Decided I need to spend as much time in the saddle as I possibly can so I walked all the horses and ponies to and from the arena ;)
Had a chance to school a 4yr old 15hh pony as well that is actually a really interesting animal, very trainable and is moving well. One of my regular clients is currently riding the pony and it teaches her a lot.
It's fantastic to ride well schooled horses who are fairly straight, fairly flexible and you can focus on more advanced work with them but I think that when we truly learn to grow as riders is when we ride those 'green', unbalanced youngsters that make us so aware of our body language and how detrimental we can be to the horse.
Those good old fellows with strong muscles and soft backs might be super to sit to but they won't tell you as well as a young horse that you have pushed too much here or there, that your contact froze for that 1/10th of a second too long blocking the movement that would otherwise have earned you 8s or 9s few years down the line.
I loved schooling that pony. It's amazing how you can just "click" with some rides, from the very minute you sit on them. I ride a fair few horses and on some I just feel absent, there is no connection no matter how many times I ride them.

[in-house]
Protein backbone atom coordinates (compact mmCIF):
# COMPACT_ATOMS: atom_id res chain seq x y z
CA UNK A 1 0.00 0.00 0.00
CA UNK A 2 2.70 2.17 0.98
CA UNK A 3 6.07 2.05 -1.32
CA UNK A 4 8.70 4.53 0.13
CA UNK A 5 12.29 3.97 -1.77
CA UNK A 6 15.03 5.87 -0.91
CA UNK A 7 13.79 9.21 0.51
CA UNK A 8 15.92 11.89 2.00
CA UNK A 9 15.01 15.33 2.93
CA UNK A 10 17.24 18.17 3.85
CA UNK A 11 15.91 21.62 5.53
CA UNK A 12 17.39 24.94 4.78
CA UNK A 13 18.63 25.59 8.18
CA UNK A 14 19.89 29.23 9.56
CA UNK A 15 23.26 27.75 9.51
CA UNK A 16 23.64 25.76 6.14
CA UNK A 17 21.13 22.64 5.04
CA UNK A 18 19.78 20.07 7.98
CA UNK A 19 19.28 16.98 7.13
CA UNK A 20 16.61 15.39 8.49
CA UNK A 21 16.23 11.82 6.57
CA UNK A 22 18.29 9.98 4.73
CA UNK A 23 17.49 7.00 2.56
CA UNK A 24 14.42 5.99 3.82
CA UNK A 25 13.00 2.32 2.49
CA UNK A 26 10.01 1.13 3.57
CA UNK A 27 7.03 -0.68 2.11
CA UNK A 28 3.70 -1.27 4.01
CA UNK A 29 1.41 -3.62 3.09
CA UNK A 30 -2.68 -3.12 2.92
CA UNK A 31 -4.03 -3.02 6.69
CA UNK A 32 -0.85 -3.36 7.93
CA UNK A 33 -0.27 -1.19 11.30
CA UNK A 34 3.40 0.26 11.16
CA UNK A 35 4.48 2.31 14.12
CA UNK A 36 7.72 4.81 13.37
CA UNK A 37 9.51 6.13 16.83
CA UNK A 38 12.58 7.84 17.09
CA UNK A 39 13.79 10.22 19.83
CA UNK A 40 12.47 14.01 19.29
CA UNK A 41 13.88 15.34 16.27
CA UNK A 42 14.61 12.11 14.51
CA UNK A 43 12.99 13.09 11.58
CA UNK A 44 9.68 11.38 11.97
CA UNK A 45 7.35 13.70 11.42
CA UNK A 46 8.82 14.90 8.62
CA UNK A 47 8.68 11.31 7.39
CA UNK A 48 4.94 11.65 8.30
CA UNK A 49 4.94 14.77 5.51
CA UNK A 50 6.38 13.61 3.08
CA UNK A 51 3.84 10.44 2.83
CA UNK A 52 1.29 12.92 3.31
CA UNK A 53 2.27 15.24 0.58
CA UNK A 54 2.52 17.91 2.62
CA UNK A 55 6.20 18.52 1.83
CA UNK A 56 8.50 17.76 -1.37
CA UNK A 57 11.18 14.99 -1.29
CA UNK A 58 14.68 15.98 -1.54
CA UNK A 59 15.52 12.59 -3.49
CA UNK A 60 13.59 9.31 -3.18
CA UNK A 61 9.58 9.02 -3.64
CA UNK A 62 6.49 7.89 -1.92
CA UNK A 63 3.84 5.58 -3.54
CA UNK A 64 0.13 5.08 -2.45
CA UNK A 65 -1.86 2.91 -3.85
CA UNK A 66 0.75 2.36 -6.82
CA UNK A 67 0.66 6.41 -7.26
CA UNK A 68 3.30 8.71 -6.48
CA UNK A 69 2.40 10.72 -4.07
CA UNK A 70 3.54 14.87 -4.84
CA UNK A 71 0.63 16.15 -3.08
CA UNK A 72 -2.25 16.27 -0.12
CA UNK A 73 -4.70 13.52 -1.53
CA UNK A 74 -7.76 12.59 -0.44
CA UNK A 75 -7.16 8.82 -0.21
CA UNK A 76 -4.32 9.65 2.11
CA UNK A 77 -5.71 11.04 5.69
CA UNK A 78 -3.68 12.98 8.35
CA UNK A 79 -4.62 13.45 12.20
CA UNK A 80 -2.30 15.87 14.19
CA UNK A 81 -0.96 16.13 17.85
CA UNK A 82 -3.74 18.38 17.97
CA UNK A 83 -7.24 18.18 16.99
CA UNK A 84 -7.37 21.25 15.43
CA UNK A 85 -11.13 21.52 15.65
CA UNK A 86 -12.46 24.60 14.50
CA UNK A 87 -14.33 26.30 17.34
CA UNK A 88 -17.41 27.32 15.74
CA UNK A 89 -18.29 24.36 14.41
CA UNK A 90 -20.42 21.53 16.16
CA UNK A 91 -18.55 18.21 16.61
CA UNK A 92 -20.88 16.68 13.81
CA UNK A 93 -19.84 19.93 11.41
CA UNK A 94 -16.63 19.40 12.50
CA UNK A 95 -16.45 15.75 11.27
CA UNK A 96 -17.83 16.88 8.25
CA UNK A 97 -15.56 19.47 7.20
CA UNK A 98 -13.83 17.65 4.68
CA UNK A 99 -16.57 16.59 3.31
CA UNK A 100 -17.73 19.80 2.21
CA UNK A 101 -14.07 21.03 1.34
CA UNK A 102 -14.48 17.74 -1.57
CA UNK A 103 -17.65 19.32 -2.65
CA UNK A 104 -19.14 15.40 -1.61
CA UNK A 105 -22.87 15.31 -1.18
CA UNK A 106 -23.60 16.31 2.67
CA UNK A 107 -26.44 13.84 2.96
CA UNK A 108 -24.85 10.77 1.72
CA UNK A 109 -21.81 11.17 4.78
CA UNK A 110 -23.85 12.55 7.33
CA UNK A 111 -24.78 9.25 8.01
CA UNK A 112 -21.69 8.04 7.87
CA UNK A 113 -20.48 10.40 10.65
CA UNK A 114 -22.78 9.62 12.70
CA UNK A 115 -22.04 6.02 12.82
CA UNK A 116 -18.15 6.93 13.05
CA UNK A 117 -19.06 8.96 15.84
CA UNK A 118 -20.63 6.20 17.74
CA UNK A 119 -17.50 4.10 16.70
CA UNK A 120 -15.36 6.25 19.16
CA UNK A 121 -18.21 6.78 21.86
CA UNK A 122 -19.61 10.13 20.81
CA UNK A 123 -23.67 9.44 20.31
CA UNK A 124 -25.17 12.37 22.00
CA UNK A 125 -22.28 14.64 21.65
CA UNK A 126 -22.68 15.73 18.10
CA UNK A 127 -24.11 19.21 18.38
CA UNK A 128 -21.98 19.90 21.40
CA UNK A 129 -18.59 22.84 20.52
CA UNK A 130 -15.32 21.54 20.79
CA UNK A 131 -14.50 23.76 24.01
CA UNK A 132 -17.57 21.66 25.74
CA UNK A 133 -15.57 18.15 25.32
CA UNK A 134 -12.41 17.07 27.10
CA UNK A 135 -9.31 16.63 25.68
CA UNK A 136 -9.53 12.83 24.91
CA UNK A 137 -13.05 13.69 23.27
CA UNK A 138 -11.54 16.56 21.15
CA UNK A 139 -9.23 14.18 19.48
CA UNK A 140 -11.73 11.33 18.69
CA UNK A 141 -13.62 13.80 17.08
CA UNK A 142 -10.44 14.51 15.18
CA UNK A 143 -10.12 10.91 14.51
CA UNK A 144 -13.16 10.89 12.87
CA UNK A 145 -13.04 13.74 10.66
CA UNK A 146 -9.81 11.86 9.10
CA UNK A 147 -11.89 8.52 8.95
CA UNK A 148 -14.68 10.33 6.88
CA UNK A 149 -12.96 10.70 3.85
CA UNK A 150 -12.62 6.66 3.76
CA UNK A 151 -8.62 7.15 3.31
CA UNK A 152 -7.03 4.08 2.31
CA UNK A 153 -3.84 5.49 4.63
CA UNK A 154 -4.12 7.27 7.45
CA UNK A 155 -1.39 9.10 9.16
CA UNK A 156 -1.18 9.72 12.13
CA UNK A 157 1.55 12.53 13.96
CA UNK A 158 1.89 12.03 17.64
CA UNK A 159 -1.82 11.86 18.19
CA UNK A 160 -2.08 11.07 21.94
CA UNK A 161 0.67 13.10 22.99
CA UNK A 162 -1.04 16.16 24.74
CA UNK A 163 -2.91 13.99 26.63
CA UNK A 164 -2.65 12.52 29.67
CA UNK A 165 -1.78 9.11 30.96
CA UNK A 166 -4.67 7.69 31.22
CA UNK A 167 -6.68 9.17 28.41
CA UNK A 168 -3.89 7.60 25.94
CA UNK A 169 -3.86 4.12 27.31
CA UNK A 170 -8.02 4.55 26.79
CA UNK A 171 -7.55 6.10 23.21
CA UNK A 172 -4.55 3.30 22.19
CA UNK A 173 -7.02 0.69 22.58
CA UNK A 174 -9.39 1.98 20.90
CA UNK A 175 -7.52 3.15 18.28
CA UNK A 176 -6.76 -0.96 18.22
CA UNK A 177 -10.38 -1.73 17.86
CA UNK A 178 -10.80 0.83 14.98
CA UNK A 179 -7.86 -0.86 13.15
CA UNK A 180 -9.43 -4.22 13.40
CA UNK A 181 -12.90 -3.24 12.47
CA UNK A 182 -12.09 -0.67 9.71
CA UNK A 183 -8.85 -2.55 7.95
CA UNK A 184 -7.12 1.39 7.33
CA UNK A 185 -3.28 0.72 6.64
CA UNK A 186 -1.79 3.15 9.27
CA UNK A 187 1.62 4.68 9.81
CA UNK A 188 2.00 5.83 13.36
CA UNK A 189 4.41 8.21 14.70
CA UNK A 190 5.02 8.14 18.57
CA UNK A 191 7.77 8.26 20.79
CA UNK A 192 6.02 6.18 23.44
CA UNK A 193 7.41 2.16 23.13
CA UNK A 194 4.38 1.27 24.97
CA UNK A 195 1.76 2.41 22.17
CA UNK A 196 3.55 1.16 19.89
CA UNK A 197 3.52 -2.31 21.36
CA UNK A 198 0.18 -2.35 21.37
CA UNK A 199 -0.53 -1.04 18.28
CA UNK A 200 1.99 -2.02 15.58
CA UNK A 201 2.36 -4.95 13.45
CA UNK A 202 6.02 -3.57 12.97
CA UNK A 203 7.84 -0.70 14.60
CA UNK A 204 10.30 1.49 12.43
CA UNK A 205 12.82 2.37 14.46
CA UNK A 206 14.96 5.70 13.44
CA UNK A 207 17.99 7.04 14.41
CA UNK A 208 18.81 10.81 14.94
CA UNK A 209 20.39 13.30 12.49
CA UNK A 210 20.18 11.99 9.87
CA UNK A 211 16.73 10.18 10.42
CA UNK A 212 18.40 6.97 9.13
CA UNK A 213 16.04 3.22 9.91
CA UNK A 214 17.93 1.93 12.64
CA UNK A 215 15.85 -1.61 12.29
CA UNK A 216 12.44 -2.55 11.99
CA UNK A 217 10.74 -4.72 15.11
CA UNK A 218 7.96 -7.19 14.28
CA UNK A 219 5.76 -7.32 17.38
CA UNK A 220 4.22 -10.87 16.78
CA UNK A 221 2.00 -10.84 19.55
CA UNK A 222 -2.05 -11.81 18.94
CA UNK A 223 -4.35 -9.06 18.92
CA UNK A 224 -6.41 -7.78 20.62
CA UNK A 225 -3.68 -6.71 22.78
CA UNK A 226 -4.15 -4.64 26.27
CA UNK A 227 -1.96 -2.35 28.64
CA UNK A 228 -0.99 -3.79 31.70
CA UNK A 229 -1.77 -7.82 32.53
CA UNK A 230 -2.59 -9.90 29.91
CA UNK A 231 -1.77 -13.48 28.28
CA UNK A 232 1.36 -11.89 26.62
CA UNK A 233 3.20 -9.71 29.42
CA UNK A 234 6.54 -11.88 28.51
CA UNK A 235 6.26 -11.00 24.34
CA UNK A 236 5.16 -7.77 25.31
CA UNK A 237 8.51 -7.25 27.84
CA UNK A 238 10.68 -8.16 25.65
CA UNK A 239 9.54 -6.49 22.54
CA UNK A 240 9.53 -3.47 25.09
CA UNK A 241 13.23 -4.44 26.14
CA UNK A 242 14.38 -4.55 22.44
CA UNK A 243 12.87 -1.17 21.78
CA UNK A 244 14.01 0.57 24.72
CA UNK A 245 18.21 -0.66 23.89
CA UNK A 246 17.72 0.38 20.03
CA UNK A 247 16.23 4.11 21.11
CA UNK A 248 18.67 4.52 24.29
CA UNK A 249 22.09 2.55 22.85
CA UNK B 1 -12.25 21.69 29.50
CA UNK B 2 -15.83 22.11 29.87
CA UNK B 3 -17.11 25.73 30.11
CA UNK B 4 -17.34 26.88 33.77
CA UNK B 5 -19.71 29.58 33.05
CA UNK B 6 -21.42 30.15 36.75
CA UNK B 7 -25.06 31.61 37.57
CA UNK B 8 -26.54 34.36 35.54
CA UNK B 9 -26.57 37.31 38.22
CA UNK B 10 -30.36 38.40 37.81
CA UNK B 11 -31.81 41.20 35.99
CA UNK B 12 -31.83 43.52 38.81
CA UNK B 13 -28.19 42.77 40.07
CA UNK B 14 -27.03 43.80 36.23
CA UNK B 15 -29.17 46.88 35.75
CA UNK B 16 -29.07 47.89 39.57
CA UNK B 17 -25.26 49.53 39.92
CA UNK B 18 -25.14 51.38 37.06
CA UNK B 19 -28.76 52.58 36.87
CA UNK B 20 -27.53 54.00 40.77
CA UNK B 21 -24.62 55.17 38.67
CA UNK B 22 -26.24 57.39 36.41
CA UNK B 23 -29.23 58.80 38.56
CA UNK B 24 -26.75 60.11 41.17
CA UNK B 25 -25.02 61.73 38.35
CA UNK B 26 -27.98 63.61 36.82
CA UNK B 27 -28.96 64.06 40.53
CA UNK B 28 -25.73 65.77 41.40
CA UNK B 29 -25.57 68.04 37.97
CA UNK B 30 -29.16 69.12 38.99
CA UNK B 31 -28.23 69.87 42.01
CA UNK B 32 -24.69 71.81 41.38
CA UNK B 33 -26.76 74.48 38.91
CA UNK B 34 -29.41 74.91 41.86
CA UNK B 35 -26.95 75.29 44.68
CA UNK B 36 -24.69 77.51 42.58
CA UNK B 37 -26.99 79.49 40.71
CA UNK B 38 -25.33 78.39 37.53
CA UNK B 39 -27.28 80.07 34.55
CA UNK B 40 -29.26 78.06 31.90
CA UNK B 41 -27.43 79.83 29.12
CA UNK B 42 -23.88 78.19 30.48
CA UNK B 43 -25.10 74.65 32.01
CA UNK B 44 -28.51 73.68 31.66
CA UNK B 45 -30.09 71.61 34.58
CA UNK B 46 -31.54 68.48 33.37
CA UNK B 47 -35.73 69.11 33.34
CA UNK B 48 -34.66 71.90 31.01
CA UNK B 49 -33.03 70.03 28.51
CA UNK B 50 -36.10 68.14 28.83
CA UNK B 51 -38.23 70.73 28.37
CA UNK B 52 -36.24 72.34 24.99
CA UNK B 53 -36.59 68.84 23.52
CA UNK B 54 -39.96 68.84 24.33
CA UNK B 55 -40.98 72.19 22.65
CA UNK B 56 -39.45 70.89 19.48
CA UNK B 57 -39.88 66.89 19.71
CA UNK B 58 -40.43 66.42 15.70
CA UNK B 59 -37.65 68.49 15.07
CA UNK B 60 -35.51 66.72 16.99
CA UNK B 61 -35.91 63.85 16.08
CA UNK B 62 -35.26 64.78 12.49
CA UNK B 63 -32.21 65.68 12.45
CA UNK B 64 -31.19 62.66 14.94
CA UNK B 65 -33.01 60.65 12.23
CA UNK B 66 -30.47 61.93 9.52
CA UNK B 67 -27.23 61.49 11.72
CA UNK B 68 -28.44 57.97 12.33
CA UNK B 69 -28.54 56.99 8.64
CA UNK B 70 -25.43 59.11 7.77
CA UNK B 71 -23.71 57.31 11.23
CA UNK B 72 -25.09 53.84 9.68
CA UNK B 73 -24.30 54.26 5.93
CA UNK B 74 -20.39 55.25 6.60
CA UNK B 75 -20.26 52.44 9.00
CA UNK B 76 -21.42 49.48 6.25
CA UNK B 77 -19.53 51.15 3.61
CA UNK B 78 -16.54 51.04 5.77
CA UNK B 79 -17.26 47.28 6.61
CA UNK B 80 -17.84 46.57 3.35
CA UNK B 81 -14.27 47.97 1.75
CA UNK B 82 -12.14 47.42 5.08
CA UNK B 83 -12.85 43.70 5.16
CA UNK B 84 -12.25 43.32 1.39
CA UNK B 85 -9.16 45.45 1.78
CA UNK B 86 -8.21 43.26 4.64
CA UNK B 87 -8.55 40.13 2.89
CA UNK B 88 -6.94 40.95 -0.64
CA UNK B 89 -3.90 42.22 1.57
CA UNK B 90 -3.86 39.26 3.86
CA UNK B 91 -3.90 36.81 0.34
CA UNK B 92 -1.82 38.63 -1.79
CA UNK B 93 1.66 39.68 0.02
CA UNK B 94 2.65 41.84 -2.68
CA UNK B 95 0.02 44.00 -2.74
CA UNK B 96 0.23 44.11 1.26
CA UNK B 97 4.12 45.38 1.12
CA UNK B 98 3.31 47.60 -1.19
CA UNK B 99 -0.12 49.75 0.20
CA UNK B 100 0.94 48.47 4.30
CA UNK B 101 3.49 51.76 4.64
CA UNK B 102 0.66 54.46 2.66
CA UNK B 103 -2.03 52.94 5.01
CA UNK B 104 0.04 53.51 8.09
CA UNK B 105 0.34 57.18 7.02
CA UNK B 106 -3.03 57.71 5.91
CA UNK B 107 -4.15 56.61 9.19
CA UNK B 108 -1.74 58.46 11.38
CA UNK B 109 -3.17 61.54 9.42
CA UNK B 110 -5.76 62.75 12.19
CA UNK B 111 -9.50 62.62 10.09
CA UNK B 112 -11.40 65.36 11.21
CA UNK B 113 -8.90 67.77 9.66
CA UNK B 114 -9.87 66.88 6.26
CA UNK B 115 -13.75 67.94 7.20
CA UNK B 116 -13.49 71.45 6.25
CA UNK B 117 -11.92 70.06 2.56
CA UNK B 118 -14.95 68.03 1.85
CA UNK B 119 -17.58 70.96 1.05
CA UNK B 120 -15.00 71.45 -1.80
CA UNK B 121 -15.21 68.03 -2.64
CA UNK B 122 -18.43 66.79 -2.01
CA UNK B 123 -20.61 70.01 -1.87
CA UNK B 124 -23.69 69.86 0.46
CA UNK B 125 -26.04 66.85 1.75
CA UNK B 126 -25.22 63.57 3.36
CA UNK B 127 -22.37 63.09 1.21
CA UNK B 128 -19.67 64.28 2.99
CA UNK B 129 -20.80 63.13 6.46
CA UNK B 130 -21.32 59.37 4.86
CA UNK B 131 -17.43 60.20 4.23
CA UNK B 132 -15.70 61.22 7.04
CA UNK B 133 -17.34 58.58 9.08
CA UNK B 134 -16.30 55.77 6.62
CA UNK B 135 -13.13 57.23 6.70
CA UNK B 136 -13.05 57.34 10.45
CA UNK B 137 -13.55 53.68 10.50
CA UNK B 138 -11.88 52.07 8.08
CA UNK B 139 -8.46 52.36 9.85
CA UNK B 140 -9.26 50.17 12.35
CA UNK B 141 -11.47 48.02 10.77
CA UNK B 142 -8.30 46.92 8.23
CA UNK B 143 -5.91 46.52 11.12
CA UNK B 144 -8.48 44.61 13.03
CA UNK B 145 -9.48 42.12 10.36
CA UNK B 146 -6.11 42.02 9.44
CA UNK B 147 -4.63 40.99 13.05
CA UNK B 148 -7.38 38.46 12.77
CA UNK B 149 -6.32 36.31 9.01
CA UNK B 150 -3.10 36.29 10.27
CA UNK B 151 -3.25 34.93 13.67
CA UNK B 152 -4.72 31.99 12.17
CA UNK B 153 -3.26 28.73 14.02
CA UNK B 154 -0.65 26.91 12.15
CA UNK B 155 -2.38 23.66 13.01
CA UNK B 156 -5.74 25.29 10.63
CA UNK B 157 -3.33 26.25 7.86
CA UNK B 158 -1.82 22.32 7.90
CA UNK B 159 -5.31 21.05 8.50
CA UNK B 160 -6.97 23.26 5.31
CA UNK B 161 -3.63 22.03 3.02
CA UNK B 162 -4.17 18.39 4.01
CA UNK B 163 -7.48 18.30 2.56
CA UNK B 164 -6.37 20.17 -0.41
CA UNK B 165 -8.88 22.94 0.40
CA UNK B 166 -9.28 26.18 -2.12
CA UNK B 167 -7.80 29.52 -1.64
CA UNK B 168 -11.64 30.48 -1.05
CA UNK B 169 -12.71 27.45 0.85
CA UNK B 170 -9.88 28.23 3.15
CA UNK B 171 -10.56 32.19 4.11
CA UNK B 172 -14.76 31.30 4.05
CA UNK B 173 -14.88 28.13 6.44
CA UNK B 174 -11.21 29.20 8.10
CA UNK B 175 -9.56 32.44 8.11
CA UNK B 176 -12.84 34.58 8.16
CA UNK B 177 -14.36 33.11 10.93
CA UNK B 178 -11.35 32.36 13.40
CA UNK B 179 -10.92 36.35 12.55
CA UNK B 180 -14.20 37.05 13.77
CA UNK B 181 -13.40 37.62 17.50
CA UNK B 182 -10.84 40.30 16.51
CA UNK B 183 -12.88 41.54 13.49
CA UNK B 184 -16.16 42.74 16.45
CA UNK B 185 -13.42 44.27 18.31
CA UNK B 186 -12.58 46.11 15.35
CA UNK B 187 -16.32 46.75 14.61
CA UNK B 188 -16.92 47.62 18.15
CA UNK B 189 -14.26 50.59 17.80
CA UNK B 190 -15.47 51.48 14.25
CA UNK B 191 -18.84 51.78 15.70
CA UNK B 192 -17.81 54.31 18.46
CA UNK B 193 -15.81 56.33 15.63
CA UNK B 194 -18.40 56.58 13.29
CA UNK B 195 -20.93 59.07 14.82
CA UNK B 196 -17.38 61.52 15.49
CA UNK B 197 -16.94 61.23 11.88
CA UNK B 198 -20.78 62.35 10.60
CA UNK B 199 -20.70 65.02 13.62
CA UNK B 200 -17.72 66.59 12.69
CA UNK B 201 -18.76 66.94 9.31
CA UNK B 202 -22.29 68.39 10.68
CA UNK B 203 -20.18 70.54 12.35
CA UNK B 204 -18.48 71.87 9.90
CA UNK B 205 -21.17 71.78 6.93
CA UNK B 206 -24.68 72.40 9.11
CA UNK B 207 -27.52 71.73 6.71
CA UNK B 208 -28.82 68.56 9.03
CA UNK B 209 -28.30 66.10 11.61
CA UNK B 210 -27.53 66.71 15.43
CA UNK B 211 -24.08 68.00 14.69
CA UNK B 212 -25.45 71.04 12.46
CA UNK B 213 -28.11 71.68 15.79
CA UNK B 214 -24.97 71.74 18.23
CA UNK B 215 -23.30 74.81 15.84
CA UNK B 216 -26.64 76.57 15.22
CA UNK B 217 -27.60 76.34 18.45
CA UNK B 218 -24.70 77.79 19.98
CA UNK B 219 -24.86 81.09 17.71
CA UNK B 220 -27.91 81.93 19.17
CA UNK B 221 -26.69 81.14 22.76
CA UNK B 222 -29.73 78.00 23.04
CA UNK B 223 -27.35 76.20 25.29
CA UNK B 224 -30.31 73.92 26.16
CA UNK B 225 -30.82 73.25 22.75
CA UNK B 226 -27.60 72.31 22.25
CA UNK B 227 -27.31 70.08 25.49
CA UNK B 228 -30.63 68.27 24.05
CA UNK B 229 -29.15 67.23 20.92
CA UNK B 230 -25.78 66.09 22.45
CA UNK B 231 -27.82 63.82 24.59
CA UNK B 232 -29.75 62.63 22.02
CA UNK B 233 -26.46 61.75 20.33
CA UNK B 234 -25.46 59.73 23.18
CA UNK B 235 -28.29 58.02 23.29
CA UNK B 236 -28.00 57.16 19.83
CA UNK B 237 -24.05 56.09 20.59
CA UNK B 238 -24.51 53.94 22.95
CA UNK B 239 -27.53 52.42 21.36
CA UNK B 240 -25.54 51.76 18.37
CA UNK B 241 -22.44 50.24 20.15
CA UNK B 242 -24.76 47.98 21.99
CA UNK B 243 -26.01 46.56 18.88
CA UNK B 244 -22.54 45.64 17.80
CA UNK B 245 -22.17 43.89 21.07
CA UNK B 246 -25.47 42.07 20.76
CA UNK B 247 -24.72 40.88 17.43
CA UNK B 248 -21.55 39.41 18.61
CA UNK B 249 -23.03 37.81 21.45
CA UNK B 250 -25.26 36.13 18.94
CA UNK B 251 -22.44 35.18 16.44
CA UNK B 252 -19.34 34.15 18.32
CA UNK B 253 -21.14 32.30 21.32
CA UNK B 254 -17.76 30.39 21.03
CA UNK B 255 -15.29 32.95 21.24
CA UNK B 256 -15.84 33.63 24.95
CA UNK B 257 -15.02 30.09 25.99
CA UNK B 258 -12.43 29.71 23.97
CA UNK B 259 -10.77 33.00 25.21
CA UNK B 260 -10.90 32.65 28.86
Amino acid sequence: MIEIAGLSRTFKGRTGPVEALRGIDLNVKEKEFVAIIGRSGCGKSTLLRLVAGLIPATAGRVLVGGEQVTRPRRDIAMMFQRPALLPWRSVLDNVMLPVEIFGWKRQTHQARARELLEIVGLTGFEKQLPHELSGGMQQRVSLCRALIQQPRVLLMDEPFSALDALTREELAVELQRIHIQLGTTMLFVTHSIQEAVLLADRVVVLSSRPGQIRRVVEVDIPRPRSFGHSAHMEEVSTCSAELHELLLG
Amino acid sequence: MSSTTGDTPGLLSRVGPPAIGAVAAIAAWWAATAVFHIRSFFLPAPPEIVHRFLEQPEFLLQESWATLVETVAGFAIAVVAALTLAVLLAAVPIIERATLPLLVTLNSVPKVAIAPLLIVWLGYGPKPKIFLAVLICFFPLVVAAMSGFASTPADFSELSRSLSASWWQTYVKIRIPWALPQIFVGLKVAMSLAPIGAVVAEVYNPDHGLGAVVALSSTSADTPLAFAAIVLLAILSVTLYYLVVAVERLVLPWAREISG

With the others it's as if I was entering this fascinating conversation where you sometimes disagree but enjoy it nevertheless.
And what's even more unbelievable is that the horse seem to feel the same...it's as if it *understood* with some magical-like clarity what every single cell in your body is telling it to do.
It seems to be similar regarding human interactions. We feel completely blank about some people regardless how much time we spend with them and find others infinitely fascinating.
With some we can't agree about the simplest of things and with others we connect almost instinctively.
So hey, horses are awesome. It blows my mind and I am happy to admit I am well and truly addicted to the feeling of this complete connection. It's my drug.
Pic.: On the left, the pony in question, enjoying the sun with a couple of little fellows.